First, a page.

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Tough on Iran, critical of “Palestine”: meet John Bolton, Trump’s new National Security Adviser

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Former US Ambassador to the UN John Bolton, Dec 2, 2016. (photo: Mike Segar/ Reuters)

“The two-state solution is dead,” Bolton once wrote, claiming that Gaza should be given to Egypt and the West Bank to Jordan.

By Haaretz | Mar 23, 2018


“Just as a matter of empirical reality, the two-state solution is dead. . . . As long as Washington’s diplomatic objective is the ‘two-state solution’ — Israel and ‘Palestine’ — the fundamental contradiction between this aspiration and the reality on the ground will ensure it never comes into being.”
— John Bolton, newly-appointed US National Security Advisor


John Bolton, who served as UN ambassador under President George W. Bush and was tapped Thursday to become Donald Trump’s national security adviser, has a long history of tough rhetoric against Iran and the Palestinians.

A vocal critic of the Obama administration, Bolton is strongly opposed to the Iran nuclear deal and is a known opponent of a two-state solution to the Israeli-Palestinian conflict. Like Trump, he supported the invasion of Iraq in 2003. He has also sounded a tough line on negotiations with North Korea.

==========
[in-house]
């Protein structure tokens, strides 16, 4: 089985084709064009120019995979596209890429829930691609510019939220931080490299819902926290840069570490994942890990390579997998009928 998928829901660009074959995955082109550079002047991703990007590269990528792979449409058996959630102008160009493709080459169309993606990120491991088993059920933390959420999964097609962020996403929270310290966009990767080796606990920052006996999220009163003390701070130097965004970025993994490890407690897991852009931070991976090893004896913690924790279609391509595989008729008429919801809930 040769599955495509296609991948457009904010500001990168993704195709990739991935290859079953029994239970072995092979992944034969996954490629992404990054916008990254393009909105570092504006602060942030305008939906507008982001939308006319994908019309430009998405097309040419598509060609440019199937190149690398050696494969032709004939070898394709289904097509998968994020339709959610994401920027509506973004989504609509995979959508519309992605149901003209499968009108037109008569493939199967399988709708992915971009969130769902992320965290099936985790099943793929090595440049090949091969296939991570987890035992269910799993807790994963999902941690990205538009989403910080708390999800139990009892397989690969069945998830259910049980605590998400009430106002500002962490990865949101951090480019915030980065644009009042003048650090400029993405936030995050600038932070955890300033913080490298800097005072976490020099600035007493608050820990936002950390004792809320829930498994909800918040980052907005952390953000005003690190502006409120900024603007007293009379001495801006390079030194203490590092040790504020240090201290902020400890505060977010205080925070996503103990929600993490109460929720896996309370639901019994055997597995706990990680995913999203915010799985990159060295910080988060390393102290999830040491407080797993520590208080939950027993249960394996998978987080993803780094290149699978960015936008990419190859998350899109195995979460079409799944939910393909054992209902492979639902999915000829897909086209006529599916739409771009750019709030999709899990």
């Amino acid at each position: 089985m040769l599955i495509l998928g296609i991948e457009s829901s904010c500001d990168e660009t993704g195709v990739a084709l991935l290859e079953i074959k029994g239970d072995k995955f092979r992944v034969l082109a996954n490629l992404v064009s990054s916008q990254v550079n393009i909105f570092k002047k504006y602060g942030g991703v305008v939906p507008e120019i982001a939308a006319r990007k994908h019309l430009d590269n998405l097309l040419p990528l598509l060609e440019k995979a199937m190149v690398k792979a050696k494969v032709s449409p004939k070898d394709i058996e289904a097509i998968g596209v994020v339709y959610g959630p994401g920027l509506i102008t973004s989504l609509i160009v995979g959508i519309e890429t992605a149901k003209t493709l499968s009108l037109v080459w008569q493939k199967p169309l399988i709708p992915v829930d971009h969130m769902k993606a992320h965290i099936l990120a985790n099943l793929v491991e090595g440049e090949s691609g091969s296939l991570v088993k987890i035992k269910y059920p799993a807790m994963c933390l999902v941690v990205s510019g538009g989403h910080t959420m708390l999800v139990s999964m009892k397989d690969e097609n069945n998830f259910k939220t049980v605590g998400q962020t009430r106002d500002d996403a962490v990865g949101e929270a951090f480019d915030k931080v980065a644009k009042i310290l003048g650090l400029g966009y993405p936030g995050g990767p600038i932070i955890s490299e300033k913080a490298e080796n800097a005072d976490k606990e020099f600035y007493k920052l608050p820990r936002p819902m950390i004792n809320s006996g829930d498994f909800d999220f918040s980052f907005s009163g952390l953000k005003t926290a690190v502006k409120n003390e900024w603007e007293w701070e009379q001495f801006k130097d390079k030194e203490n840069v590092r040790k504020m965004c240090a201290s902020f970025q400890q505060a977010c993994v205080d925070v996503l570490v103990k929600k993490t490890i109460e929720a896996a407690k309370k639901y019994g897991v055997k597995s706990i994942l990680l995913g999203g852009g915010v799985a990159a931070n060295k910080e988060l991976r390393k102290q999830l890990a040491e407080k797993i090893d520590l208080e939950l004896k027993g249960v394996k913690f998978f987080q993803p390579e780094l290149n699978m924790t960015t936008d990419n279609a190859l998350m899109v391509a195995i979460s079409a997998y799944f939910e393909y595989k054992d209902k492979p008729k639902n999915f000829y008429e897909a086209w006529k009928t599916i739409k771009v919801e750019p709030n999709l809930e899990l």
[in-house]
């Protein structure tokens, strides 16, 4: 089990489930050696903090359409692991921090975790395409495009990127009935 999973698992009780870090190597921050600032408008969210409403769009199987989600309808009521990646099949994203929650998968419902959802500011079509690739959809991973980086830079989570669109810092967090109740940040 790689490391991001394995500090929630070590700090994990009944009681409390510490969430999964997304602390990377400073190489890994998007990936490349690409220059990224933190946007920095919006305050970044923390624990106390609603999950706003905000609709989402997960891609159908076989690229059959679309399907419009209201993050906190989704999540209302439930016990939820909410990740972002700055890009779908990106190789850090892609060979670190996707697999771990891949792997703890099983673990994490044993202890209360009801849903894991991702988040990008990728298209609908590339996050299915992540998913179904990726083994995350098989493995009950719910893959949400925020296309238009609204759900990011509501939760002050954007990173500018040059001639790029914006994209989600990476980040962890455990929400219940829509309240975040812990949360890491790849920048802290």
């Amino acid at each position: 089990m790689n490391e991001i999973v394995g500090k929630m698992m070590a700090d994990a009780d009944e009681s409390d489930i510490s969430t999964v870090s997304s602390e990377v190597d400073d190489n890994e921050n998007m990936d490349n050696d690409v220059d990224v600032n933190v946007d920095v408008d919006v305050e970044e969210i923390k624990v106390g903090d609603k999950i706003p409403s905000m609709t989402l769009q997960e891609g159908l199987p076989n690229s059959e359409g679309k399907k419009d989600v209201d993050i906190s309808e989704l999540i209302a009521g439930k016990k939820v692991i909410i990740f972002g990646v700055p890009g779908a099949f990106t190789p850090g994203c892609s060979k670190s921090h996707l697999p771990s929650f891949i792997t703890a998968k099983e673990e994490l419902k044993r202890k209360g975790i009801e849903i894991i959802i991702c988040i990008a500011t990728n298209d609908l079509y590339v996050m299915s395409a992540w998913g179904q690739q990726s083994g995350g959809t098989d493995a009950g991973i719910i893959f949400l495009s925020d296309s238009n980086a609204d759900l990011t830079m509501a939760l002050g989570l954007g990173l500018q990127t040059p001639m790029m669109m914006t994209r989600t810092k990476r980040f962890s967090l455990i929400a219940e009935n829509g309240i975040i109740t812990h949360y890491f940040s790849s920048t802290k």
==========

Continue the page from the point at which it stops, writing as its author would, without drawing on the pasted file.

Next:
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Confederation: The one possible Israel-Palestine solution

TO GO WITH AFP STORY BY CHARLES LEVINSON
Palestinian boys playing soccer against the backdrop of the Israeli separation barrier that bisects their school playground in East Jerusalem, 2006. (photo: AWAD / AFP / Getty Images)

Talk of confederation sounds wistful in the current environment, but any talk of peace does. What’s really naïve is to suppose that only bad faith or ideological fanaticism has caused the two-state solution to fall into disrepute.

By Bernard Avishai | The New York Review of Books | Feb 2, 2018


The justification for the two-state solution is rooted, after all, in two persistent truths: first, that two separate national communities, each with a different language, historical grievance, sense of identity in the wider world, and dominant religious culture, have been squeezed by tragic events into a single small space. . . . Second, that a majority on each side prefers some form of compromise to a fight to the finish. . . . [But] moderate majorities “increasingly doubt its viability,” largely because they have grown jaded regarding the intentions of the other side, not because, in principle, they refuse the compromises two states would entail.